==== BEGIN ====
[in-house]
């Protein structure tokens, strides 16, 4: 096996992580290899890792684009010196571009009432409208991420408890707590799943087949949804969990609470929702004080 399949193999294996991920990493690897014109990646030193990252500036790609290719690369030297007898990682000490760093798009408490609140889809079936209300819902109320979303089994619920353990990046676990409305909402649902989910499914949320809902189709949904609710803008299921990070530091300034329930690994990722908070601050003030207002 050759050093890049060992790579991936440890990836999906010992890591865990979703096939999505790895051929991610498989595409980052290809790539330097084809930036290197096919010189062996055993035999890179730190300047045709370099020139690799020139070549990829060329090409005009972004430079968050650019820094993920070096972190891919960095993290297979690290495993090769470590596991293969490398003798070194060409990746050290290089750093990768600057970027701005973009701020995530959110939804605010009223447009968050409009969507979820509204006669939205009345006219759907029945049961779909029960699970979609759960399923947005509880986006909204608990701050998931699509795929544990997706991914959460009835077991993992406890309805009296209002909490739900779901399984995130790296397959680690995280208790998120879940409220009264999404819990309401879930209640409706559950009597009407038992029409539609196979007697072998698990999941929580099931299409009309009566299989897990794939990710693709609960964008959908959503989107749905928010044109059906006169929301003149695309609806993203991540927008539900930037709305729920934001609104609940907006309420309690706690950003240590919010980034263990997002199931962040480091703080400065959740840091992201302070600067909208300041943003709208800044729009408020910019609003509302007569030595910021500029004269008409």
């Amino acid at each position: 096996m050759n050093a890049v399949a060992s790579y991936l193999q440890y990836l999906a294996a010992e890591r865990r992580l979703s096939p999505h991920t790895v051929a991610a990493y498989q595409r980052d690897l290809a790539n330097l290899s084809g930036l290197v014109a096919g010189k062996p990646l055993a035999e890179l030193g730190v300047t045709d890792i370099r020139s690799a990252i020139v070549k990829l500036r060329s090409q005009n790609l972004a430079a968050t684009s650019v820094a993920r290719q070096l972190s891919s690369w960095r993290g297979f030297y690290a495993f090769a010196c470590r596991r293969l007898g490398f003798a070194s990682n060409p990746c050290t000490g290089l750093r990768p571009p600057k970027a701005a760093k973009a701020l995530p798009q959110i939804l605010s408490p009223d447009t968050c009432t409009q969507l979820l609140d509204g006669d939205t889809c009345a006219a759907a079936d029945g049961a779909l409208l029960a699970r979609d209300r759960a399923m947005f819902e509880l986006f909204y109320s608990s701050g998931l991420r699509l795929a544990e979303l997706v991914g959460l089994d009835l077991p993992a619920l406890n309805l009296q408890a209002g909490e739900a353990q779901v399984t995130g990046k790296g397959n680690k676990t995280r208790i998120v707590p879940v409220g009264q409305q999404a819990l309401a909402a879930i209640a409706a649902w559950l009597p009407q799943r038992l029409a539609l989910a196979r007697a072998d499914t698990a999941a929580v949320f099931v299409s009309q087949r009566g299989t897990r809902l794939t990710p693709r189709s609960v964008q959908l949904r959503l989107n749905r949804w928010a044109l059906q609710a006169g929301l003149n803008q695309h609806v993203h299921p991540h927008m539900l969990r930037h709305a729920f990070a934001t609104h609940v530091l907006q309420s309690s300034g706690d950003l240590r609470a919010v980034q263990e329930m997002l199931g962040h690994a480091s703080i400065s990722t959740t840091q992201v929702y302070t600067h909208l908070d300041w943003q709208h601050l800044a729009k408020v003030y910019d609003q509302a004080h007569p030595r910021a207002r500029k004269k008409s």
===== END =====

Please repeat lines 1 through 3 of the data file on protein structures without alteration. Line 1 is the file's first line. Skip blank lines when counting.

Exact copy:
[in-house]
């Protein structure tokens, strides 16, 4: 096996992580290899890792684009010196571009009432409208991420408890707590799943087949949804969990609470929702004080 399949193999294996991920990493690897014109990646030193990252500036790609290719690369030297007898990682000490760093798009408490609140889809079936209300819902109320979303089994619920353990990046676990409305909402649902989910499914949320809902189709949904609710803008299921990070530091300034329930690994990722908070601050003030207002 050759050093890049060992790579991936440890990836999906010992890591865990979703096939999505790895051929991610498989595409980052290809790539330097084809930036290197096919010189062996055993035999890179730190300047045709370099020139690799020139070549990829060329090409005009972004430079968050650019820094993920070096972190891919960095993290297979690290495993090769470590596991293969490398003798070194060409990746050290290089750093990768600057970027701005973009701020995530959110939804605010009223447009968050409009969507979820509204006669939205009345006219759907029945049961779909029960699970979609759960399923947005509880986006909204608990701050998931699509795929544990997706991914959460009835077991993992406890309805009296209002909490739900779901399984995130790296397959680690995280208790998120879940409220009264999404819990309401879930209640409706559950009597009407038992029409539609196979007697072998698990999941929580099931299409009309009566299989897990794939990710693709609960964008959908959503989107749905928010044109059906006169929301003149695309609806993203991540927008539900930037709305729920934001609104609940907006309420309690706690950003240590919010980034263990997002199931962040480091703080400065959740840091992201302070600067909208300041943003709208800044729009408020910019609003509302007569030595910021500029004269008409």
């Amino acid at each position: 096996m050759n050093a890049v399949a060992s790579y991936l193999q440890y990836l999906a294996a010992e890591r865990r992580l979703s096939p999505h991920t790895v051929a991610a990493y498989q595409r980052d690897l290809a790539n330097l290899s084809g930036l290197v014109a096919g010189k062996p990646l055993a035999e890179l030193g730190v300047t045709d890792i370099r020139s690799a990252i020139v070549k990829l500036r060329s090409q005009n790609l972004a430079a968050t684009s650019v820094a993920r290719q070096l972190s891919s690369w960095r993290g297979f030297y690290a495993f090769a010196c470590r596991r293969l007898g490398f003798a070194s990682n060409p990746c050290t000490g290089l750093r990768p571009p600057k970027a701005a760093k973009a701020l995530p798009q959110i939804l605010s408490p009223d447009t968050c009432t409009q969507l979820l609140d509204g006669d939205t889809c009345a006219a759907a079936d029945g049961a779909l409208l029960a699970r979609d209300r759960a399923m947005f819902e509880l986006f909204y109320s608990s701050g998931l991420r699509l795929a544990e979303l997706v991914g959460l089994d009835l077991p993992a619920l406890n309805l009296q408890a209002g909490e739900a353990q779901v399984t995130g990046k790296g397959n680690k676990t995280r208790i998120v707590p879940v409220g009264q409305q999404a819990l309401a909402a879930i209640a409706a649902w559950l009597p009407q799943r038992l029409a539609l989910a196979r007697a072998d499914t698990a999941a929580v949320f099931v299409s009309q087949r009566g299989t897990r809902l794939t990710p693709r189709s609960v964008q959908l949904r959503l989107n749905r949804w928010a044109l059906q609710a006169g929301l003149n803008q695309h609806v993203h299921p991540h927008m539900l969990r930037h709305a729920f990070a934001t609104h609940v530091l907006q309420s309690s300034g706690d950003l240590r609470a919010v980034q263990e329930m997002l199931g962040h690994a480091s703080i400065s990722t959740t840091q992201v929702y302070t600067h909208l908070d300041w943003q709208h601050l800044a729009k408020v003030y910019d609003q509302a004080h007569p030595r910021a207002r500029k004269k008409s």